Stories of badly injured, traumatized and dehydrated, Australian wildlife have captured attention the world over. Weeks after news of the devastation broke, animal rescue teams continue to do what they can to save animals from record-breaking fires across the island continent.
Fueled by a warming planet, unprecedented summer heat and parched outback, there was an inferno of chaos and destruction, never before seen in the world. What is perhaps most disturbing, is that this tragic scenario was expected. Martine Maron is a Professor of Conservation Ecology and Environmental Management at the University of Queensland, she says the Australian government knew this tragedy was possible – for over a decade. “This was predicted in a government report in 2008, which directly stated there would be an increase in number of extreme fire weather days, and should be directly observable by 2020.”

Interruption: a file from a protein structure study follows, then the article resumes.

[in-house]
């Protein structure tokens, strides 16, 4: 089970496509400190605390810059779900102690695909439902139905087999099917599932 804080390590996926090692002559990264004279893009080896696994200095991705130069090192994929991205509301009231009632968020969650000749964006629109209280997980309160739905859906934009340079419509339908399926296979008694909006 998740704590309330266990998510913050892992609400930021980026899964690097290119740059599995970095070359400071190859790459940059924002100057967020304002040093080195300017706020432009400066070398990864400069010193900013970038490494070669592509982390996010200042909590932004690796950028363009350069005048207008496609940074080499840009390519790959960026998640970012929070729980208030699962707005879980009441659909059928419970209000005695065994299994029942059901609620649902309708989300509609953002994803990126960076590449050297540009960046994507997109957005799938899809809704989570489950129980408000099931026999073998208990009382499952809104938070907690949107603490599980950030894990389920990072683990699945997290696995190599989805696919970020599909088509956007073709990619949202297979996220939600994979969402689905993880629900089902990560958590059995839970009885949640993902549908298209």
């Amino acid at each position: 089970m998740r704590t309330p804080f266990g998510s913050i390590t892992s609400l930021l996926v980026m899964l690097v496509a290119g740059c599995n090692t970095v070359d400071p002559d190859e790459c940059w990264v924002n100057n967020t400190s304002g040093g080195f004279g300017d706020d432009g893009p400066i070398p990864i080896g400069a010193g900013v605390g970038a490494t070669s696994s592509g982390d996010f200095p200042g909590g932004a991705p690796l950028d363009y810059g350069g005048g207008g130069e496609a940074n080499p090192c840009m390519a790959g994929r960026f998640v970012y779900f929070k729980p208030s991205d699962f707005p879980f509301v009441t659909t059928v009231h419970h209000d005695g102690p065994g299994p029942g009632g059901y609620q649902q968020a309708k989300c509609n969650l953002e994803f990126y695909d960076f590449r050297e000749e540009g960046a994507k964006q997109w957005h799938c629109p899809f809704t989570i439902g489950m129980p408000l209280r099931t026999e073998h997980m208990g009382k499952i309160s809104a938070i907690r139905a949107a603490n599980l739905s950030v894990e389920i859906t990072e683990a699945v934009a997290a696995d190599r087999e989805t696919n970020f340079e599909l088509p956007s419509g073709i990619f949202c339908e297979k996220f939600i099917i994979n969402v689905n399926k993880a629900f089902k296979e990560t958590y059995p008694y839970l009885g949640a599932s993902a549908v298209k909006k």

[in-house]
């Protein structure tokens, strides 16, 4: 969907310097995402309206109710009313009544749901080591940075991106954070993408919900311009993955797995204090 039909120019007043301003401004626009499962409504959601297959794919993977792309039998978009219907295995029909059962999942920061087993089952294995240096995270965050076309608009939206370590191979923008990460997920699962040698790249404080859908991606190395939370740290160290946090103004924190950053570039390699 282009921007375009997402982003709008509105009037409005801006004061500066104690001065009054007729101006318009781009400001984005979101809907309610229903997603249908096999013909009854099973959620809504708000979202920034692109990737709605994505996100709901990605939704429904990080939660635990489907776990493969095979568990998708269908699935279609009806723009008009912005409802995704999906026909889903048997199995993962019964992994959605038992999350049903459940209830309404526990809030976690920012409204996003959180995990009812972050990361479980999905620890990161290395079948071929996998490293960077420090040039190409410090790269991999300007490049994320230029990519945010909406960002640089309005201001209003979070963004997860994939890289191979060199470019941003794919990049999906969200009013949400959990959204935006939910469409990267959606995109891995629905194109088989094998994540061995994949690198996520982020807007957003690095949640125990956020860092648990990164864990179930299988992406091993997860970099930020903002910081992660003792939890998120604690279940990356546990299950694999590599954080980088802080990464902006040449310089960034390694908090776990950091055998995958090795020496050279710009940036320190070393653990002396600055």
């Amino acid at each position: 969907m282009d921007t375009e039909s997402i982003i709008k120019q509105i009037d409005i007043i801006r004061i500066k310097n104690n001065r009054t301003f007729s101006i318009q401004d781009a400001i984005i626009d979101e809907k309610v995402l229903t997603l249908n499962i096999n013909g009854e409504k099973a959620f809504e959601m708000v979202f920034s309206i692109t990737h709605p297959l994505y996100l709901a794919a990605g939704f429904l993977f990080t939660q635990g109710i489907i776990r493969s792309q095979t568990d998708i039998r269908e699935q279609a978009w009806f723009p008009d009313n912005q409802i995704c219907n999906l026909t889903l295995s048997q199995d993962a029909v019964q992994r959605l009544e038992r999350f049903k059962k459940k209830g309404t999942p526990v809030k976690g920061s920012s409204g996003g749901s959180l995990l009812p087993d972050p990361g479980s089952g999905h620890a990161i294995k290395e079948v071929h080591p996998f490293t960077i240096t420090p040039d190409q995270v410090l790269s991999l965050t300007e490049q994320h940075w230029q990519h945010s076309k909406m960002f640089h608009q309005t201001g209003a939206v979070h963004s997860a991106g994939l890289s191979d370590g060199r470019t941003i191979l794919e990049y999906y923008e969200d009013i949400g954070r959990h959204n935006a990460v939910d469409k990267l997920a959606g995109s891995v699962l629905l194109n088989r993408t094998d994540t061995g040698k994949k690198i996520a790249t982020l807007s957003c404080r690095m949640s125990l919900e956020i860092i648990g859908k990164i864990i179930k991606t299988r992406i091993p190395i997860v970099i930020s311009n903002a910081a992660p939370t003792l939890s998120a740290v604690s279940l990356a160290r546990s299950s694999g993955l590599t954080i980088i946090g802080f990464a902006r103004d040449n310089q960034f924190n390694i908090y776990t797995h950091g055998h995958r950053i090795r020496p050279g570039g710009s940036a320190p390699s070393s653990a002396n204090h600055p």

The result has been catastrophic damage to the vast flora and fauna of the Australia wild. A billion animals, some that are not found anywhere else in the world, have been killed in the fires, pushing many to the brink of extinction. Says Maron, “That estimate is likely to be a conservative estimate, that number excludes all of the invertebrates, frogs, and fish. That’s the next group we are worried about.”
On this edition of The Big Blue Marble, we discover how devastating the ecological scars of this season’s fires will be and what the future might hold for one of the most biologically diverse nations on the planet.